This is the 10th anniversary issue of our On The Beach Visitor’s Annual. It’s our most widely circulated publication, reaching all of our regular subscribers (who live not only in Sarasota but in every state of the nation and many foreign countries) and visitors all year-round at more than 70 area resorts and hotels. We’ve won a number of awards for On the Beach, including a first, second and third-place trophy from the Florida Magazine Association for “Best Visitor Publication” for the last three years.
We’re proud of that, of course, but what we editors really love about this magazine is the chance it gives us every year to rediscover Sarasota, sending us out all over town and up and down the keys searching out new discoveries and experiences. You can read about some of our favorite new finds in “Insider,” from Lilly Pulitzer’s first-ever line of furniture (hot-pink jewelry chest, anyone?) to trapeze lessons for kids and adults from a circus great.
We also lead a tour of postcard-picturesque Cortez, the Gulf Coast’s last working fishing village; peek into what our real estate editor, Carol Tisch, pronounces “the perfect beach cottage”; and even provide “The Social Climber’s Guide to Sarasota’s Best Neighborhoods,” a cartoon map infused with all sorts of attitude from its co-creators, our irrepressible gossip columnist, Mr. Chatterbox, and illustrator Regan Dunnick.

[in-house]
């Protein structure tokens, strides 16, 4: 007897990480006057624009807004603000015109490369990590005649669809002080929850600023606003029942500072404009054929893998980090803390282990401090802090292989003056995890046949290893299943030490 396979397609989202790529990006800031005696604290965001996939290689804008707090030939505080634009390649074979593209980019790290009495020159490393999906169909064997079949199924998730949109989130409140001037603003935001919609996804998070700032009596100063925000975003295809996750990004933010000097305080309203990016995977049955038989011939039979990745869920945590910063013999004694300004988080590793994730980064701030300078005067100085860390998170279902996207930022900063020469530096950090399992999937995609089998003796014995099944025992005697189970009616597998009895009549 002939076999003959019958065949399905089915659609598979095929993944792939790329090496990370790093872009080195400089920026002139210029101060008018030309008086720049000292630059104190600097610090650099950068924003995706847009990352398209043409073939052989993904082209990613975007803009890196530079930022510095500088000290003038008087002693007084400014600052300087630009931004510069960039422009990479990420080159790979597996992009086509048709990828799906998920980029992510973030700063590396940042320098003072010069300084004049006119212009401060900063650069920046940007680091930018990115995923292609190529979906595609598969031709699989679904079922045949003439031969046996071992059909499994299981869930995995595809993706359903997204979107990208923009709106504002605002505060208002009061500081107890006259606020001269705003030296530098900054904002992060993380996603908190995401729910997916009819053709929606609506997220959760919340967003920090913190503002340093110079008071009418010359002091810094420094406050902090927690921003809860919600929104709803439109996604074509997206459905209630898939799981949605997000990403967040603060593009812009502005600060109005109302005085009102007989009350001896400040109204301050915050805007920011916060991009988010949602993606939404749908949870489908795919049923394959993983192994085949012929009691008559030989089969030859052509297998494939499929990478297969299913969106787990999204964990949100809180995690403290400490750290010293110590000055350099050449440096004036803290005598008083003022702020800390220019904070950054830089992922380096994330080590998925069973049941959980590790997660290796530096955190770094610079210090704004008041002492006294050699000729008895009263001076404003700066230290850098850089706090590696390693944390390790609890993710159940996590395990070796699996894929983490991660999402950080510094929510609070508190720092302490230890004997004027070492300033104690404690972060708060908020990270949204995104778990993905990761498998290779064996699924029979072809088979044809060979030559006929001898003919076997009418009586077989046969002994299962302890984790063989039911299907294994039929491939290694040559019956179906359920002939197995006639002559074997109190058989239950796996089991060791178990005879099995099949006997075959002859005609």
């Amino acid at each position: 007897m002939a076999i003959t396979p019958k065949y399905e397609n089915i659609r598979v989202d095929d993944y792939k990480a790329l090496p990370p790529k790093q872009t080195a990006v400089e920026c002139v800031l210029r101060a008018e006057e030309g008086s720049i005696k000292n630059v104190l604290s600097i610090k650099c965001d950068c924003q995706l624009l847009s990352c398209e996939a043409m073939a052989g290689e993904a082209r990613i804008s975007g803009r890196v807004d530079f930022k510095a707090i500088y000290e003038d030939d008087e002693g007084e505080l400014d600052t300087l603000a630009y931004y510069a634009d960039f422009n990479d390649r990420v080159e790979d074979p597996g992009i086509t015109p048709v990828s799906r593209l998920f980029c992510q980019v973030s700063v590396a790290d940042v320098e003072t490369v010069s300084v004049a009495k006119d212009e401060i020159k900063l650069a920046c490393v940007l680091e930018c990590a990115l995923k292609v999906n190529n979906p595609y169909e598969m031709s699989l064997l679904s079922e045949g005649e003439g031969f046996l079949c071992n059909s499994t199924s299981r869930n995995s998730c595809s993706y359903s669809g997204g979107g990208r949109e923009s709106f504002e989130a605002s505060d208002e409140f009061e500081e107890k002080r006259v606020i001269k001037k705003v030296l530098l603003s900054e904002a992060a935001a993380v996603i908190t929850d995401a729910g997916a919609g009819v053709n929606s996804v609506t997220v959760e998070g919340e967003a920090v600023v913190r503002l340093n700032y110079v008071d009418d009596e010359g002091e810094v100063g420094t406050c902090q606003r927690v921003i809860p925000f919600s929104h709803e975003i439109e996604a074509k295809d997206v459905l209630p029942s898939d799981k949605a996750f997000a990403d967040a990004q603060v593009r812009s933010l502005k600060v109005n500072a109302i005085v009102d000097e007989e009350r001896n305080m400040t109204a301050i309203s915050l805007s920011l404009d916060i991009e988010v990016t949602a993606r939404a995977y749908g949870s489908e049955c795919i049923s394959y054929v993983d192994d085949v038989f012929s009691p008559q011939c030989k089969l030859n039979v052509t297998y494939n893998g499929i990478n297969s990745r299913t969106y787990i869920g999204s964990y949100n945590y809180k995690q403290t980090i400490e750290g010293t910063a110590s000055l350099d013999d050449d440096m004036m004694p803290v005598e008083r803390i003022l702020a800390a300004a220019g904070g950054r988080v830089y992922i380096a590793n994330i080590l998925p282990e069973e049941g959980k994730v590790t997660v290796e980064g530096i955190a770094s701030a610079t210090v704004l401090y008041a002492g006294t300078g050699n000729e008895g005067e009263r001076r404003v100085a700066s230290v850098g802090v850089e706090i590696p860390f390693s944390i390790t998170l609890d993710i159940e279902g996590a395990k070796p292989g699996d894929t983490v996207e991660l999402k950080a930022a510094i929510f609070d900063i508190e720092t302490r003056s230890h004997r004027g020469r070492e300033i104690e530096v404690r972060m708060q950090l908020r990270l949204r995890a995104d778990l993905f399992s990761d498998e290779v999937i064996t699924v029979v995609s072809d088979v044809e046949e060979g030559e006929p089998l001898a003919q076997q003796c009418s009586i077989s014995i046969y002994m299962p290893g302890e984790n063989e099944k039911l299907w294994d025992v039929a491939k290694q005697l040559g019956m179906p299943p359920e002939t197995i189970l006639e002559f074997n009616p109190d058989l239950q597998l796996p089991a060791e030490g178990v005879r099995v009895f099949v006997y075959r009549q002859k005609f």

But the centerpiece story of our issue grew out of something more serious. For much of the spring and summer, the specter of that monstrous oil spill haunted our city, creating a toxic brew of fear, anger and anguish as we watched those horrific images and prayed for progress on capping the well. In a strange way, the threat intensified our appreciation of Sarasota’s beauty.
Walking the beach at sunset one July evening, I looked out at that clear, calm water, shimmering with pink and purple reflections from the sky above, and remembered a line from Sunday Morning, a poem by Wallace Stevens: “Death is the mother of beauty.” It’s our mortality that gives every moment of life its precious intensity; and it was the knowledge that it might soon be ruined that made the Gulf unbearably beautiful to me that night.
In a story beginning on page 58, we celebrate the history and riches of this remarkable body of water. We called on two formidable Florida talents—writer Peter B. Gallagher and photographer Carlton Ward. Both native Floridians, they share a fierce love for this state and its fragile beauty.
Gallagher, who began his career writing a “Vanishing Florida” column for the St. Petersburg Times and has collected more awards than we can remember for stories about the state he’s written for us, this year won the prestigious “Fellow Man and Mother Earth” award from the Stetson Kennedy Foundation for environmental and civil rights reporting. His “My Gulf of Mexico” captures the natural splendor and colorful history of the Gulf, and is a rollicking good tale as well. And Ward, who has published several books of his photography and is a regular contributor to such magazines as Smithsonian and Audubon, came up with heart-stopping images of the water and the creatures and people who depend upon it. Together, they remind us of how much is at risk, and why it’s our privilege as well as our responsibility to protect the Gulf of Mexico.